This article updates the evidence base on outpatient behavioral treatments for adolescent substance use (ASU) since publication of the previous review completed for this journal by Waldron and Turner (2008). It first summarizes the Waldron and Turner findings as well as those from more recent literature reviews and meta-analytic studies of ASU treatment. It then presents study design and methods criteria used to select 19 comparative studies subjected to Journal of Clinical Child & Adolescent Psychology level of support evaluation. These 19 studies are grouped by study category (efficacy or effectiveness) and described for sample characteristics, methodological quality, and substance use outcomes. Cumulative level of support designations are then made for each identified treatment approach: ecological family-based treatment, group cognitive-behavioral therapy, and individual cognitive-behavioral therapy are deemed Well Established; behavioral family-based treatment and motivational interviewing are deemed Probably Efficacious; drug counseling is deemed Possibly Efficacious; and four integrated treatment models combining more than one approach are deemed Well Established or Probably Efficacious. The remainder of the article (a) articulates fidelity, mediator, and moderator effects reported for evidence-based approaches since 2008 and (b) recommends four enhancements to the prevailing business model of ASU outpatient services to accelerate penetration of evidence-based approaches into the underserved consumer base: pursue partnerships with influential governmental systems, utilize web-based technology to extend reach and control costs, adapt effective methods for linking services across sectors of care, and promote uptake and sustainability by emphasizing return on investment.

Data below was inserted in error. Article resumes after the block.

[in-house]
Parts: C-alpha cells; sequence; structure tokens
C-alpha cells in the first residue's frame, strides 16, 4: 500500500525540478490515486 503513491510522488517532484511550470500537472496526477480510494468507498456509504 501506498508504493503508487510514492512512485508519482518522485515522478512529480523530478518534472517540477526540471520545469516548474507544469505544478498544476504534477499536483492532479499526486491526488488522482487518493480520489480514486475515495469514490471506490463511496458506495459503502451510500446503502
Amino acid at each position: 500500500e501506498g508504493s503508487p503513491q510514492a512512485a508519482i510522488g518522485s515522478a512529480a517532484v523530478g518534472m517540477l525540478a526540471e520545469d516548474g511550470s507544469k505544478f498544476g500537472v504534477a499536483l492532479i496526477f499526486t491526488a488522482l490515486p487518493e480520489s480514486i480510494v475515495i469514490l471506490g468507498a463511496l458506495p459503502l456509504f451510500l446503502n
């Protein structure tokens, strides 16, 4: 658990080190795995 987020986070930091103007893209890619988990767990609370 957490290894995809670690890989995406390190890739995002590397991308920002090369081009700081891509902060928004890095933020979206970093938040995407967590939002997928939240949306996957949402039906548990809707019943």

J Clin Child Adolesc Psychol. 2014. doi: 10.1080/15374416.2014.915550.